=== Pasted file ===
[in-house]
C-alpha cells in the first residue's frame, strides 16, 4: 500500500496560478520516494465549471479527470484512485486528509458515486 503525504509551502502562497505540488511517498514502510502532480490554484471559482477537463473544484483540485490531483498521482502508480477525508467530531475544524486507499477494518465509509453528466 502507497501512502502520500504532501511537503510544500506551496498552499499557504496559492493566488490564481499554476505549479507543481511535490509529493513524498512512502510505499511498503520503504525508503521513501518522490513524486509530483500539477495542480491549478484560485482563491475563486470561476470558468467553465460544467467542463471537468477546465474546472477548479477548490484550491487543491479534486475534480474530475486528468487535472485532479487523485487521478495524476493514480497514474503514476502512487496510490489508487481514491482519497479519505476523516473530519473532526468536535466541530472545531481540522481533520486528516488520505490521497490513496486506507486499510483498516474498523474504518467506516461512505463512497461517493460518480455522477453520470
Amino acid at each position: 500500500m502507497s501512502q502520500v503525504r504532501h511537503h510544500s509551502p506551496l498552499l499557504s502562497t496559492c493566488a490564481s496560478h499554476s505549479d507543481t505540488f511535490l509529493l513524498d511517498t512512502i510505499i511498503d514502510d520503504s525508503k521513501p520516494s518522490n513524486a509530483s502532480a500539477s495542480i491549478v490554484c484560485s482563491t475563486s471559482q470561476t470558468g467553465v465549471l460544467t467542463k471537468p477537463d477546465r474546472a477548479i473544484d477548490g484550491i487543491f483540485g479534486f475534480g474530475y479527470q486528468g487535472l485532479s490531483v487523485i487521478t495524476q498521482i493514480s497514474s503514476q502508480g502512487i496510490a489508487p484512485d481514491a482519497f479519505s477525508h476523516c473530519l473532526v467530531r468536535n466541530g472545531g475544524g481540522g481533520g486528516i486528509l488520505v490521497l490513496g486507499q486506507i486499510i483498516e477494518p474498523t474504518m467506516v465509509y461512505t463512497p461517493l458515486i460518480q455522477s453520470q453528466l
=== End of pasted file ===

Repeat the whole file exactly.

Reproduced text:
[in-house]
C-alpha cells in the first residue's frame, strides 16, 4: 500500500496560478520516494465549471479527470484512485486528509458515486 503525504509551502502562497505540488511517498514502510502532480490554484471559482477537463473544484483540485490531483498521482502508480477525508467530531475544524486507499477494518465509509453528466 502507497501512502502520500504532501511537503510544500506551496498552499499557504496559492493566488490564481499554476505549479507543481511535490509529493513524498512512502510505499511498503520503504525508503521513501518522490513524486509530483500539477495542480491549478484560485482563491475563486470561476470558468467553465460544467467542463471537468477546465474546472477548479477548490484550491487543491479534486475534480474530475486528468487535472485532479487523485487521478495524476493514480497514474503514476502512487496510490489508487481514491482519497479519505476523516473530519473532526468536535466541530472545531481540522481533520486528516488520505490521497490513496486506507486499510483498516474498523474504518467506516461512505463512497461517493460518480455522477453520470
Amino acid at each position: 500500500m502507497s501512502q502520500v503525504r504532501h511537503h510544500s509551502p506551496l498552499l499557504s502562497t496559492c493566488a490564481s496560478h499554476s505549479d507543481t505540488f511535490l509529493l513524498d511517498t512512502i510505499i511498503d514502510d520503504s525508503k521513501p520516494s518522490n513524486a509530483s502532480a500539477s495542480i491549478v490554484c484560485s482563491t475563486s471559482q470561476t470558468g467553465v465549471l460544467t467542463k471537468p477537463d477546465r474546472a477548479i473544484d477548490g484550491i487543491f483540485g479534486f475534480g474530475y479527470q486528468g487535472l485532479s490531483v487523485i487521478t495524476q498521482i493514480s497514474s503514476q502508480g502512487i496510490a489508487p484512485d481514491a482519497f479519505s477525508h476523516c473530519l473532526v467530531r468536535n466541530g472545531g475544524g481540522g481533520g486528516i486528509l488520505v490521497l490513496g486507499q486506507i486499510i483498516e477494518p474498523t474504518m467506516v465509509y461512505t463512497p461517493l458515486i460518480q455522477s453520470q453528466l